Picture this: the sun is beating down on you on a hot, sunny day with your favorite cold drink in your hand. Summertime is in full swing and while boating can make some of the best memories, a fun day in the sun can turn sour quickly if you’re not careful. As a boat owner, it’s your responsibility to keep those aboard your vessel safe.
Take some time to brush up on your safety guidelines for boating and water activities so you can set sail safely and enjoy your time on the water.
- Know the Rules About Boat Lighting After Dark
Every state has different rules when it comes to boat lighting once it gets dark. Once the day turns to night, every boat, big or small, must follow certain lighting rules. These light rules typically are effective from dawn to dusk, and when visibility is limited such as rain or fog. Depending on the length and size of your boat, will determine what type of lights you will need. Light requirements for each type of boat are:
- Powerboat: sidelights, a masthead light, and a stern light
- Sailboat: sidelight and stern light
- Rowed/Paddle Boats: white light that is displayed to prevent collisions
- Know the Signs of Drowning (And How to Help)
Most of the time when someone thinks about someone drowning, they think of someone dramatically thrashing in the water as a sign that they’re in distress. What actually happens is very quiet and can occur very quickly. Warning signs of someone drowning include:
- Someone silent. For example, a hyperventilating child will not be screaming for help. Or someone who no longer has the energy to swim may become very still.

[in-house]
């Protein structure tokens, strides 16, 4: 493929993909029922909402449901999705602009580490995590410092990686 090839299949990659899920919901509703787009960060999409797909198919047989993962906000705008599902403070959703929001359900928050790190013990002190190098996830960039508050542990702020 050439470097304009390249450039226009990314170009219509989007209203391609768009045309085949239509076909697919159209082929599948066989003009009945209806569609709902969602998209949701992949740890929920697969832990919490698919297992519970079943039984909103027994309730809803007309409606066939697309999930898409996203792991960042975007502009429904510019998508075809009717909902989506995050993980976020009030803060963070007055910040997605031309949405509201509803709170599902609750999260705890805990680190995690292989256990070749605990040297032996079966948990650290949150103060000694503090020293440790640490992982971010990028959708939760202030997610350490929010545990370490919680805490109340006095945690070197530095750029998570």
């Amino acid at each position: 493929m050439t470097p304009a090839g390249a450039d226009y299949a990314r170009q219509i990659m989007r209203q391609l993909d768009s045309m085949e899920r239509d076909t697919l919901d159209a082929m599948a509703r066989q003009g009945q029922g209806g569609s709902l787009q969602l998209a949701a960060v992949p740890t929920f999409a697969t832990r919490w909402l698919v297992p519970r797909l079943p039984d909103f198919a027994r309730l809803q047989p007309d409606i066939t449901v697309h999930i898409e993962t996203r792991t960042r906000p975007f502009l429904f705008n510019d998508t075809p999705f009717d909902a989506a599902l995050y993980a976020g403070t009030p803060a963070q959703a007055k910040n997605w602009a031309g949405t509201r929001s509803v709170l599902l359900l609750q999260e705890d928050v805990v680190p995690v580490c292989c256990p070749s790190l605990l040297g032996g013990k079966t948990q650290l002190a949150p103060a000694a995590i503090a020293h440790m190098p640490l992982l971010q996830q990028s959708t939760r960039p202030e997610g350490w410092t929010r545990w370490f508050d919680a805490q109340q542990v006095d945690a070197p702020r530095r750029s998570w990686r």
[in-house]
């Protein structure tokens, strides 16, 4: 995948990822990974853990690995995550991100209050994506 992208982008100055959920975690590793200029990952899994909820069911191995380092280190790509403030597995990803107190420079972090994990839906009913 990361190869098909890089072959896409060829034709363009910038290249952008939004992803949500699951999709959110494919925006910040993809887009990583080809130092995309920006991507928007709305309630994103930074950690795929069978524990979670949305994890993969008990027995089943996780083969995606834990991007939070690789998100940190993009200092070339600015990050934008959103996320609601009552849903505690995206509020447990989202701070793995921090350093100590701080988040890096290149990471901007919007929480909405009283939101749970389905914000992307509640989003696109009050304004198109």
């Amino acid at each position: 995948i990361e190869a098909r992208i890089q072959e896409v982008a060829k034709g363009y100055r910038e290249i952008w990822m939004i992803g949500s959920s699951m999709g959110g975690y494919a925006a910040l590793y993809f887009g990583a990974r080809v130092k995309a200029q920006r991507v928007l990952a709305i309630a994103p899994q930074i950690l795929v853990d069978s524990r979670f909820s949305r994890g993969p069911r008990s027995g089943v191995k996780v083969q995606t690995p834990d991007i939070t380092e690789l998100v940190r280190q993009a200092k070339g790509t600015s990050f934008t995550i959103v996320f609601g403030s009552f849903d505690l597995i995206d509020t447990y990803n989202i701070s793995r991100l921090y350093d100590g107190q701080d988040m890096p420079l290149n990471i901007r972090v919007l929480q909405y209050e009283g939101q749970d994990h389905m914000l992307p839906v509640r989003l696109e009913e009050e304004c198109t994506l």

- A swimmer whose head is slanted back facing the sky as they gasp for air.
- Someone who is moving their arms up and down as they try to bring their body upward to try to find something to grab on to that may or may not be there.
- A person who may be holding on to the side of a raft, boat, or someone who is treading water.
To get more in-depth information on recognizing the signs of drowning, click here to read more.
If you see someone that is drowning before you jump in to help it’s important to assess the situation before you take action.
- Call for help or have someone call 911. It’s key to get help on the way and will provide a better outcome for the drowning person.
- Look around you! Look for some sort of flotation device or anything that’s meant to help someone who is drowning.
- If you decide to swim to them, you need to understand the risks that come with it and must put yourself in a “save yourself” state of mind. It serves you best if you’re a good swimmer or trained in underwater rescue. You also have the option to swim near the person and toss the flotation device to them. A drowning, panicked person can pull you underwater if you’re not careful.
- Grab under their arms. If you opt to swim, try and go from behind them and grab underneath their arms and use your legs to kick back to safety.
- Provide CPR if needed, you can brush up on all the how-to’s here.
- Pay Attention to Navigational Hazards
A navigational hazard is something that you could hit while on the water. You will want to be on the lookout for the following:
- Floating and shoreline docks
- Swim platforms
- Fixed platforms
- Boat lifts
- Mooring buoys
- Follow All the Rules of Insurance
Before handling a boat, you must make sure you are following all of the insurance requirements. Typically, boats are obligated to have their boat insurance, except for some boats. Click here (will insert the Boat insurance guide I wrote to redirect them to another blog from us) to see which types of boats require insurance and which ones that don’t. Insurance demands depend on the state, so click over to the TGS Insurance to get more information on the boat insurance rules in Texas and help on your boat insurance policy!